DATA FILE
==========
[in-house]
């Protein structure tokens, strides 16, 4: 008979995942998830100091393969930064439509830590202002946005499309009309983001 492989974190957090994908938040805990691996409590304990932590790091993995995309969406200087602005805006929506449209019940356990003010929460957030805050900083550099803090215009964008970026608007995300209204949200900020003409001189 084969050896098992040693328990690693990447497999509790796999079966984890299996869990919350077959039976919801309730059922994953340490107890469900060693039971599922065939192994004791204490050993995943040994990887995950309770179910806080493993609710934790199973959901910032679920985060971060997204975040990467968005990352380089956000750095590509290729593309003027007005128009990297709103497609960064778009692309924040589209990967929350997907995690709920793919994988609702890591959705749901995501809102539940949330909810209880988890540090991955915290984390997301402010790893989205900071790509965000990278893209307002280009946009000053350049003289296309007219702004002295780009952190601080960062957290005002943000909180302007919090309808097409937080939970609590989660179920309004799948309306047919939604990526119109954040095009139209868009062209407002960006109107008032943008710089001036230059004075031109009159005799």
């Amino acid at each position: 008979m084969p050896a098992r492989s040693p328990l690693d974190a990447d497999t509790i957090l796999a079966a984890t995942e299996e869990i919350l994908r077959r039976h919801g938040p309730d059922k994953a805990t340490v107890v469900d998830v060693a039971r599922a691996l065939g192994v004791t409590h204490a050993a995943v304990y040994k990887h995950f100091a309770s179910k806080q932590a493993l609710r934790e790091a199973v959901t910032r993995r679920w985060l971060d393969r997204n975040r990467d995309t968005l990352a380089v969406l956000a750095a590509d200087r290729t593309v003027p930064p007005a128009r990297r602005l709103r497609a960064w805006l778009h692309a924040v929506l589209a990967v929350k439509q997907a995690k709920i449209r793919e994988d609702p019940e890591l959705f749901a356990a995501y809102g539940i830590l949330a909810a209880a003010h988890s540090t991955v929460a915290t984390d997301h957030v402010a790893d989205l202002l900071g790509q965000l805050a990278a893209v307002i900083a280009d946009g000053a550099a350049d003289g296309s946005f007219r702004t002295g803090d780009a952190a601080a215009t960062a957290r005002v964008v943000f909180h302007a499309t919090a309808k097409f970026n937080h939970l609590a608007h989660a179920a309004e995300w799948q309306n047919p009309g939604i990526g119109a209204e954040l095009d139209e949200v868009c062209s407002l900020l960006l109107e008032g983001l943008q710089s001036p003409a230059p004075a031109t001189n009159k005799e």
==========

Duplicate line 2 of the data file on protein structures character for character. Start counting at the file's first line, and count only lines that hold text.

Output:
């Protein structure tokens, strides 16, 4: 008979995942998830100091393969930064439509830590202002946005499309009309983001 492989974190957090994908938040805990691996409590304990932590790091993995995309969406200087602005805006929506449209019940356990003010929460957030805050900083550099803090215009964008970026608007995300209204949200900020003409001189 084969050896098992040693328990690693990447497999509790796999079966984890299996869990919350077959039976919801309730059922994953340490107890469900060693039971599922065939192994004791204490050993995943040994990887995950309770179910806080493993609710934790199973959901910032679920985060971060997204975040990467968005990352380089956000750095590509290729593309003027007005128009990297709103497609960064778009692309924040589209990967929350997907995690709920793919994988609702890591959705749901995501809102539940949330909810209880988890540090991955915290984390997301402010790893989205900071790509965000990278893209307002280009946009000053350049003289296309007219702004002295780009952190601080960062957290005002943000909180302007919090309808097409937080939970609590989660179920309004799948309306047919939604990526119109954040095009139209868009062209407002960006109107008032943008710089001036230059004075031109009159005799």